Mar 26, 2024 - Health

FDA tries again to ban electric shock devices

A photo of FDA headquarters

Photo: Sarah Silbiger/Getty Images

The Food and Drug Administration is moving to ban use of electrical stimulation devices meant to reduce self-injurious or aggressive behavior, which it says come with an "unreasonable and substantial" risk of injury.

Why it matters: The FDA, which rarely bans medical devices, warns that these devices that send electric shocks through electrodes attached to the skin raise significant psychological and physical risks and that they're often used on people with intellectual disabilities.

Catch up quick: The agency previously tried to ban the devices in 2020, but it was overruled a year later after the only facility in the U.S. using the devices successfully sued to block the move.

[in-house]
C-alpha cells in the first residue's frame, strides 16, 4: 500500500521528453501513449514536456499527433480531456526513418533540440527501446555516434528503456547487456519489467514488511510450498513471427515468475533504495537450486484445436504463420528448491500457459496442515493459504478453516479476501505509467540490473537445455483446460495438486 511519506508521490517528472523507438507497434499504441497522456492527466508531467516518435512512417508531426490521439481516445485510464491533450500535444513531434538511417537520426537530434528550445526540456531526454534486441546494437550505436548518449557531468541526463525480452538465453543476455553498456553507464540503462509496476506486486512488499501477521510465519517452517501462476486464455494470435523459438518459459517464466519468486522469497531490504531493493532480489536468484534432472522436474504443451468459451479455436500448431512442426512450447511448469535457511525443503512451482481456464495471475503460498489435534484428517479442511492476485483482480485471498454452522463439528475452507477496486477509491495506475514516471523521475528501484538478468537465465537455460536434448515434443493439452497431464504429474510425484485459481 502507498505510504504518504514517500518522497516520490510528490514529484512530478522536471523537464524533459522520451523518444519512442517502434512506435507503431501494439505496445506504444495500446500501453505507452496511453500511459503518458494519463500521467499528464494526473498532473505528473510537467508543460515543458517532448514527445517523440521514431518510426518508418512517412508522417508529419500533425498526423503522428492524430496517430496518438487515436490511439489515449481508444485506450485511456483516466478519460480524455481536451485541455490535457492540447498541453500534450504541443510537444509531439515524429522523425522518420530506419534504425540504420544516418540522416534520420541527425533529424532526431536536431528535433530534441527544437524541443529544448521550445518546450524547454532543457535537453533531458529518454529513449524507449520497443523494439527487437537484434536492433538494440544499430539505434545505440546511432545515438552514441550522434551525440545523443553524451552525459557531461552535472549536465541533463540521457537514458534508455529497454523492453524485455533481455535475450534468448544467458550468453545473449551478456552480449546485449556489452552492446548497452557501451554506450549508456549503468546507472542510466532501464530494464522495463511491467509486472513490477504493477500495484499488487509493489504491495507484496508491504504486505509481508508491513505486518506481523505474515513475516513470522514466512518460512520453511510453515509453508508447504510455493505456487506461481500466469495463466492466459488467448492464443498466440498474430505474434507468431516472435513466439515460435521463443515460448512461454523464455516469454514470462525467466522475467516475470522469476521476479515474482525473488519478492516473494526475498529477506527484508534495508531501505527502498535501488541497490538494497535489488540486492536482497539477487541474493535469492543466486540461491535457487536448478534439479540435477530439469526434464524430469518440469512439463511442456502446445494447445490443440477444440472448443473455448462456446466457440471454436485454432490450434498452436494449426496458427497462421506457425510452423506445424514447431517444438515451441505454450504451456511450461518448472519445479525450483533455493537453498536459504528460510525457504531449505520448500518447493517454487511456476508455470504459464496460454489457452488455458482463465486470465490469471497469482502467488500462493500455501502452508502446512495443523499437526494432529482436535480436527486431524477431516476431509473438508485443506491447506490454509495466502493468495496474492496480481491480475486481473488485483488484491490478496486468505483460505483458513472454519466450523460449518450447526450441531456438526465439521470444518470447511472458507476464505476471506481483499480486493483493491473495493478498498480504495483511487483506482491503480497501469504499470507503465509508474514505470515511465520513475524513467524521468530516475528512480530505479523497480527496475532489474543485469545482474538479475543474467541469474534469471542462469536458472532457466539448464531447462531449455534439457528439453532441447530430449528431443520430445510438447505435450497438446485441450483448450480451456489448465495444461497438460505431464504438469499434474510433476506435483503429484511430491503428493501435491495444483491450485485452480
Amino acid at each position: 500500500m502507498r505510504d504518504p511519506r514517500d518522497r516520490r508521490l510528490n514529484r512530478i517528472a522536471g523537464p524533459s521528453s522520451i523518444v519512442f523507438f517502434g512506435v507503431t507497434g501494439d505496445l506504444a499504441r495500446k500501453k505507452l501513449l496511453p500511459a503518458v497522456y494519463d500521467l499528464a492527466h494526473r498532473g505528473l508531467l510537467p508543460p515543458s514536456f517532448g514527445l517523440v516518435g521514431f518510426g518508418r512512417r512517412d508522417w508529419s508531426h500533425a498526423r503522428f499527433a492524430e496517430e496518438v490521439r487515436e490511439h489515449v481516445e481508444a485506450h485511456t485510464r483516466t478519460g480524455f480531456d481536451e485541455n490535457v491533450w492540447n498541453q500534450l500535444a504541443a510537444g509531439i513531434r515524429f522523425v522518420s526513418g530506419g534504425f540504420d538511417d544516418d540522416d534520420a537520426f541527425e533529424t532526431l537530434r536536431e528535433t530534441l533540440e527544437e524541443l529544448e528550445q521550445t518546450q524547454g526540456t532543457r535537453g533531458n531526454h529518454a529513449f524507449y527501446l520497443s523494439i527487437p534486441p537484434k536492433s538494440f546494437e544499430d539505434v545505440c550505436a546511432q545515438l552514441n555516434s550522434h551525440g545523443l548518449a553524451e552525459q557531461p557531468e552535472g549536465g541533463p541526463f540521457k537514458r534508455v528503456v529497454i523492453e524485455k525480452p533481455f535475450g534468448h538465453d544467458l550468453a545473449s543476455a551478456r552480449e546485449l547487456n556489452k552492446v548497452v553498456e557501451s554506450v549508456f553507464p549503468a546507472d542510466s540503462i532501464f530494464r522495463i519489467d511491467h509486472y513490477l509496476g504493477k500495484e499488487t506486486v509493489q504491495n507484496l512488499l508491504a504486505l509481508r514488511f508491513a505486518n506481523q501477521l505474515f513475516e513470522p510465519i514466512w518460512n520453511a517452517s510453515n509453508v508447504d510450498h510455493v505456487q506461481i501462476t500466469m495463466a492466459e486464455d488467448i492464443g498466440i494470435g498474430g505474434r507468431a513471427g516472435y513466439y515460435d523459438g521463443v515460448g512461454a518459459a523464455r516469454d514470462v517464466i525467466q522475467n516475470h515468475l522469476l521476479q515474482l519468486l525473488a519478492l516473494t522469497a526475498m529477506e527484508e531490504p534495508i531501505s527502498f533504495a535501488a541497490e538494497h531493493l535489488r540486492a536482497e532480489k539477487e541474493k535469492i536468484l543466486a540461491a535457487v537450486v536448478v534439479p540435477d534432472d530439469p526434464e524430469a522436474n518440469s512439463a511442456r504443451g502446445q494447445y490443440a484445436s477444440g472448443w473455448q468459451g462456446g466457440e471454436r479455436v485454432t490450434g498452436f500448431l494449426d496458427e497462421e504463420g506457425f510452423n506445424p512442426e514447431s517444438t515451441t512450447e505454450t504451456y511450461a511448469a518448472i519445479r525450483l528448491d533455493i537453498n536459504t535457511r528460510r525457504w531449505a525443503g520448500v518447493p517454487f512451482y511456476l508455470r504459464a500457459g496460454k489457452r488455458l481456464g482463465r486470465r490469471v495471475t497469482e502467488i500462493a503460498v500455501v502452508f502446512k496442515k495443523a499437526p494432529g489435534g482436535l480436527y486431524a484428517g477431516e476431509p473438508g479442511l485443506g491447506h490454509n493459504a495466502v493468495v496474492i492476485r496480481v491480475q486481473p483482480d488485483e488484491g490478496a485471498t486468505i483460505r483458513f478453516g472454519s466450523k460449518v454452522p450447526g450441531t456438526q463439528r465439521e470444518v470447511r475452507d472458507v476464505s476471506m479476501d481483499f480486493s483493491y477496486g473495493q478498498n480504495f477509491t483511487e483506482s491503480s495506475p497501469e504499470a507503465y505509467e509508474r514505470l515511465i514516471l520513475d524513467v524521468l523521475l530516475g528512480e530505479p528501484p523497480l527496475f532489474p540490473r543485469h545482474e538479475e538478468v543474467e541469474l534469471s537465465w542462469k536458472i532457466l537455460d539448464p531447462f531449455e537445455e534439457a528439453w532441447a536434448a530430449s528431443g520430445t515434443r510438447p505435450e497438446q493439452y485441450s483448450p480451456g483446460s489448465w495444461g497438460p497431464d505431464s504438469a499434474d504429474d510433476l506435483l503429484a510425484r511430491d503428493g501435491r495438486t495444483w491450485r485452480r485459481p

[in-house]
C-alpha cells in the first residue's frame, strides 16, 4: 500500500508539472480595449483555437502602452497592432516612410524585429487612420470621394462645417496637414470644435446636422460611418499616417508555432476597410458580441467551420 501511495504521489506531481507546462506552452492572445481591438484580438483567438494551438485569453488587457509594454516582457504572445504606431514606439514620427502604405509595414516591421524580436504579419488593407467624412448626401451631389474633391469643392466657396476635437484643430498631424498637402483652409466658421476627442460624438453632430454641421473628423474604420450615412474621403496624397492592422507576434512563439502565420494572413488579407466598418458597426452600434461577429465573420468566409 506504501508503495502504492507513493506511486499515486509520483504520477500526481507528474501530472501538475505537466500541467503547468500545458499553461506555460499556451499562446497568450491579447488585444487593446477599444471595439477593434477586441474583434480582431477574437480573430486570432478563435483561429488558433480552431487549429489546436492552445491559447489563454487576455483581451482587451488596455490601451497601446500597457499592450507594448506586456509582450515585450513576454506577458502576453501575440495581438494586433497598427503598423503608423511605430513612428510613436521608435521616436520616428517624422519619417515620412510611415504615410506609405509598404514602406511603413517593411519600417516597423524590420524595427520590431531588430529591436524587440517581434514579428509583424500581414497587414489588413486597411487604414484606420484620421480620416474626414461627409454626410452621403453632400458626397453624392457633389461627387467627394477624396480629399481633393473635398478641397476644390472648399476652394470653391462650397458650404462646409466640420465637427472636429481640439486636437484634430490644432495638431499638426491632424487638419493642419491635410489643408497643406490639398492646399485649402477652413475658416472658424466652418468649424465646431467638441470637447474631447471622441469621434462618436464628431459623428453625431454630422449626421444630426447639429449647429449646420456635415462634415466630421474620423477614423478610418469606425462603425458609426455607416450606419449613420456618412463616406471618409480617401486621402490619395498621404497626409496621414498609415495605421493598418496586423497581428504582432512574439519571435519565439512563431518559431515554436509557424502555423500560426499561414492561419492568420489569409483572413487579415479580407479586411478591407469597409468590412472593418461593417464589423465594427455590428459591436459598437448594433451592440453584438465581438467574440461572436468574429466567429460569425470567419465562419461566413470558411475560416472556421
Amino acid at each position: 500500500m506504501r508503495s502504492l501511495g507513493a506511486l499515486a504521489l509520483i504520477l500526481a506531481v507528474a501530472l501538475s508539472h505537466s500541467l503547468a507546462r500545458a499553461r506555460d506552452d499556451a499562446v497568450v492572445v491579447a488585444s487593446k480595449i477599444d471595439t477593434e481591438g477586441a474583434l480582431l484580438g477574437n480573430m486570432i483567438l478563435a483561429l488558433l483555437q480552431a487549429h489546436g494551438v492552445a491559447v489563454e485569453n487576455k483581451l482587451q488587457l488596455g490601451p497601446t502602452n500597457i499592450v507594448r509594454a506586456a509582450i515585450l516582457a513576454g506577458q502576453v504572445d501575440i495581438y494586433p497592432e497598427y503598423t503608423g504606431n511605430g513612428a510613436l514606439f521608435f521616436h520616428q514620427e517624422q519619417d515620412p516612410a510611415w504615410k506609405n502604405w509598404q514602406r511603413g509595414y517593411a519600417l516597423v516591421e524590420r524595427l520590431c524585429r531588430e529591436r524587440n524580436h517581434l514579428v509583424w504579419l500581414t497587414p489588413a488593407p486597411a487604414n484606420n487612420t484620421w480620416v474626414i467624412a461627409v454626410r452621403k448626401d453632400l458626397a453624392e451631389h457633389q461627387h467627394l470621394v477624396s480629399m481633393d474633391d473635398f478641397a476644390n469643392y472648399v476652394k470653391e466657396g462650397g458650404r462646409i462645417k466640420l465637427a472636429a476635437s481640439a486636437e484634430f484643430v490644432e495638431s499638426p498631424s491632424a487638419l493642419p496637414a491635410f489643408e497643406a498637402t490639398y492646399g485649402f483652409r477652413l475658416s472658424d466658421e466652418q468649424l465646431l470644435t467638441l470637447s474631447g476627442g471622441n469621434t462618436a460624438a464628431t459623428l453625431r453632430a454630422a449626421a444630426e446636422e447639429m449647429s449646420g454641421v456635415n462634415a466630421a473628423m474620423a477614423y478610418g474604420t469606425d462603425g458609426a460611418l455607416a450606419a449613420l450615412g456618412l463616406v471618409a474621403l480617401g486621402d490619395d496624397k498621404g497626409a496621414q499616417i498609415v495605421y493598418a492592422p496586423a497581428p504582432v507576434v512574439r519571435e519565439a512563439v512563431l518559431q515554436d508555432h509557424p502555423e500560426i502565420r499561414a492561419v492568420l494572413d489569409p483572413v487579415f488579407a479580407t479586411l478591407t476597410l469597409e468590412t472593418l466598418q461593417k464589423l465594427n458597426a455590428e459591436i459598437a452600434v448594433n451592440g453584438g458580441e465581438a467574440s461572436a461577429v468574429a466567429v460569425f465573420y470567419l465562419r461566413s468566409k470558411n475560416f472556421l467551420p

• A federal court found the agency didn't have the authority to ban devices just for specific uses, but the FDA says power Congress granted it since then clearly allows the agency to issue the ban.

What they're saying: About 50 students at the Judge Rotenberg Educational Center in Canton, Massachusetts, now have treatment plans that include — or potentially include — use of the devices, according to the FDA.

  • The agency said treatment options for this population have evolved toward positive behavioral interventions, sometimes with drugs.
  • Rotenberg in a statement to local outlets suggested it could again sue if FDA moves forward with the ban.
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